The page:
Europe 254: Aftermath of Barbalissos
After their victory at Barbalissos, Shapur I and his Persians ravaged Roman Syria, sacking the capital Antioch and numerous other cities. Back in Rome, Aemilian’s reign was brought to a quick end in September 253 by the arrival of the Rhine legions under Valerian. Concerned by growing hostility among the tribes of Germania, the new emperor appointed his son Gallienus co-emperor and commander of Roman forces in Europe, before he himself headed east to face the Persians.
Aug 253 Battle of Interamna Nahars▲
As Aemilian advanced into Italy in July/August 253, the emperors Trebonianus Gallus and Volusianus moved north to meet him. The two armies met at Interamna Nahars, not far north of Rome, where Gallus and Volusianus were betrayed and murdered by their own troops. Aemilian then proceeded to Rome, where he was formally recognized as Emperor by the Senate.
Sep 253–?? 260 Principate of Valerian▲
Harking from a traditionally senatorial family himself, the 54-year-old Valerian was quickly recognized by the Senate after his victory over Aemilian in September 253. However, his reign would be marked by invasions and plague, as well as his orders to execute prominent Christians in 257 and 258. In 260, while on campaign in the East, he was captured by the Persian Shah Shapur I and condemned to spend his last years in imprisonment.
Sep 253 Battle of the Sanguinarian Bridge▲
Valerian was in the north with the Rhine legions when news of Aemilian’s defeat of Gallus in August 253 reached him. Marching across the Alps into Italy, Valerian met Aemilian either near Spoletium or at the Sanguinarian bridge between Spoletium and Rome. Realizing that they were no match for Valerian’s army, Aemilian’s troops killed him and accepted Valerian as Emperor.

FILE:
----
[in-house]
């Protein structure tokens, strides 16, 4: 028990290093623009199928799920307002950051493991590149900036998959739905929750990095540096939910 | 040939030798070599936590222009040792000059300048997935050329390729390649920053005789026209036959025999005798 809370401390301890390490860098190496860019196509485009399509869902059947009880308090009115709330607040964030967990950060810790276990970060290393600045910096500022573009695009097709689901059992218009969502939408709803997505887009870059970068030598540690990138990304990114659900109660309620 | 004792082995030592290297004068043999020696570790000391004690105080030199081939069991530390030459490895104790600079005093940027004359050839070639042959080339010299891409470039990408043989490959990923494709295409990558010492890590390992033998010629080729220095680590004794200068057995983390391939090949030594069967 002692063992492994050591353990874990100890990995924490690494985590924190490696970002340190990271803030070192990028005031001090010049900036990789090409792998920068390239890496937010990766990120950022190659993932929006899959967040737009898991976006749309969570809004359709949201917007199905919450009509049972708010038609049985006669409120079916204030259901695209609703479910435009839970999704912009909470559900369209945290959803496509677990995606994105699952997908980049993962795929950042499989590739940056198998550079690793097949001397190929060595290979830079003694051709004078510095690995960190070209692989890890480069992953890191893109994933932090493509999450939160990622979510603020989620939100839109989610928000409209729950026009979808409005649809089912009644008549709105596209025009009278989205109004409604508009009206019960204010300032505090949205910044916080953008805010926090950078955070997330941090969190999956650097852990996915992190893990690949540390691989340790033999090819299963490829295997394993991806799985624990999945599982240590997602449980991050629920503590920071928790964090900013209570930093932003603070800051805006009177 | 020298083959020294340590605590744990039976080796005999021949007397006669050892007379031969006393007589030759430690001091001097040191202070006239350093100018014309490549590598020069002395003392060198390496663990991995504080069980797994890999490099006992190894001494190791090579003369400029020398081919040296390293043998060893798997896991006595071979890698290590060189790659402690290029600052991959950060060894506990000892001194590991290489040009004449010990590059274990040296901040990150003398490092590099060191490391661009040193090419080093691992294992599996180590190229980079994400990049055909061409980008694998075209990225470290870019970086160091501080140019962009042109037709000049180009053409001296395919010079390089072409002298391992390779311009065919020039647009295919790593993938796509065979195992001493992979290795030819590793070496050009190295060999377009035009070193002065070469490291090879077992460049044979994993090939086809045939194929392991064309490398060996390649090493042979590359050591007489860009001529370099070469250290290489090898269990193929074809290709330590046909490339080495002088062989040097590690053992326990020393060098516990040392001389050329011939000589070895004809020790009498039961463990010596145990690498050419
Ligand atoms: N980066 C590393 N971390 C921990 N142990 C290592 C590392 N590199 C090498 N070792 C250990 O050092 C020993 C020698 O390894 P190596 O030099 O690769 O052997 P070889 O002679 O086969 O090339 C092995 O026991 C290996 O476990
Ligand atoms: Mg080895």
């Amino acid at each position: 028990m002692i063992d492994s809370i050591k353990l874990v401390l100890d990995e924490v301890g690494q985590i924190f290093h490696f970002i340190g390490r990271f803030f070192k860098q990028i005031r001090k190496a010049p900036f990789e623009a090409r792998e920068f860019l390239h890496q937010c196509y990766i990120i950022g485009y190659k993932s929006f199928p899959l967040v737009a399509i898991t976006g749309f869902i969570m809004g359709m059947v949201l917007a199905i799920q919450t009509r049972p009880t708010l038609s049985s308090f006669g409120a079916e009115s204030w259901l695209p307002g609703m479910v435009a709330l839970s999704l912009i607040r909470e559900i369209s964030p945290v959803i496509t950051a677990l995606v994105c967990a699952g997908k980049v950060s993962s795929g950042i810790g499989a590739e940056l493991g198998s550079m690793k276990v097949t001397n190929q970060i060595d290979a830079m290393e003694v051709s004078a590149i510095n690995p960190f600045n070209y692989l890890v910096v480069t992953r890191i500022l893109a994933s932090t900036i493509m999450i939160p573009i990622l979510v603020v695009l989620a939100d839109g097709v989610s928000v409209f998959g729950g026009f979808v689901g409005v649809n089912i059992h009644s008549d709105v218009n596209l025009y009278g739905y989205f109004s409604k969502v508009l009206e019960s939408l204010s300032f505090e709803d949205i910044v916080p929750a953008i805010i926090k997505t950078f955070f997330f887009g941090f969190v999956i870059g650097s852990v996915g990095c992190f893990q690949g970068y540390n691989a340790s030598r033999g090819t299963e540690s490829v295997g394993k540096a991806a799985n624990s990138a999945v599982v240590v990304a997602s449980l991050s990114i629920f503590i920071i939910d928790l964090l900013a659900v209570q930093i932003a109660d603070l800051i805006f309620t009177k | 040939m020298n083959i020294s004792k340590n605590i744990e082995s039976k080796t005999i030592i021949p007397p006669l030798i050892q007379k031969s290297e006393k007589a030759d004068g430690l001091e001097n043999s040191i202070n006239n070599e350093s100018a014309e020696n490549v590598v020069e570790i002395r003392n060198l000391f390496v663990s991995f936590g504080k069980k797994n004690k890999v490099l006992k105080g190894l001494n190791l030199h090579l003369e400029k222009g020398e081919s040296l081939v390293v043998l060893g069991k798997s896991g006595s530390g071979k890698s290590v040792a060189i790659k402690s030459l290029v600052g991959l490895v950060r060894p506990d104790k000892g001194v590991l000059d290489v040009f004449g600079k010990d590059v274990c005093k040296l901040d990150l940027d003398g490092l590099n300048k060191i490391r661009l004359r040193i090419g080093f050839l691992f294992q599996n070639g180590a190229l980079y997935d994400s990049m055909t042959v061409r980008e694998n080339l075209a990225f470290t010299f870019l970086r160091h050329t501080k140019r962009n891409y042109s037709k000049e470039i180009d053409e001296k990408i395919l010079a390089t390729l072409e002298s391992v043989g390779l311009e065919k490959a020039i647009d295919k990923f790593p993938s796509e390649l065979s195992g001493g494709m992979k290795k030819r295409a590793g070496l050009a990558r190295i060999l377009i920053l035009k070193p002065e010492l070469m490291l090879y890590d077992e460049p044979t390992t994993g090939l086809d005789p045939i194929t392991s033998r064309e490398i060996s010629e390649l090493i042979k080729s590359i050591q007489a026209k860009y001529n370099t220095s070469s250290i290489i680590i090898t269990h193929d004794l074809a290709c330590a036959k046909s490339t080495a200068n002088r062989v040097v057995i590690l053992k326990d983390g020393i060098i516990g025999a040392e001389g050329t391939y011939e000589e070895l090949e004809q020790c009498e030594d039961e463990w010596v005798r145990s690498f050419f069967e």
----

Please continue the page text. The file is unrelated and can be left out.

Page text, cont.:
253 Shapur I’s Sack of Antioch▲
Following the Persian victory at Barbalissos, Shah Shapur I advanced on Antioch, capital of Syria Coele and the third largest city in the Roman Empire, and besieged it. The city fell in 253, providing the Persians with many slaves and much plunder. Following this, Shapur ranged across Syria and Cappadocia, seizing and sacking many Roman cities, before withdrawing to Persia.
22 Oct 253–? ?? 260 Co-principate of Gallienus▲
Immediately upon becoming Emperor in late 253, Valerian appointed his 35-year-old son Gallienus as co-emperor in order to manage Roman forces in Europe while he himself traveled east to oppose the Persians. Gallienus established a rule somewhat independent of his father—he opposed, for instance, Valerian’s persecution of the Christians—and by 258 had begun an army reform, with a prestigious central cavalry unit stationed at Mediolanum (Milan) to support both the Rhine and Danube fronts. After defeating numerous barbarian incursions, he suddenly became the sole legal Emperor in 260 when his father was captured by the Persians.
254–260 Gallienus’ German War▲
In 254 Gallienus traveled north to deal with incursions of the Marcomanni, Alemanni, and hitherto-unrecorded Franks across the Rhine and Danube. Acclaimed for five victories over the Germans over the next six years, he also had to rush east to repel an invasion of the Carpi into Dacia in 256–7. Despite these successes, the capture of his father Valerian by the Persians in 260 seriously undermined his position, bringing the Roman Empire to the brink of collapse.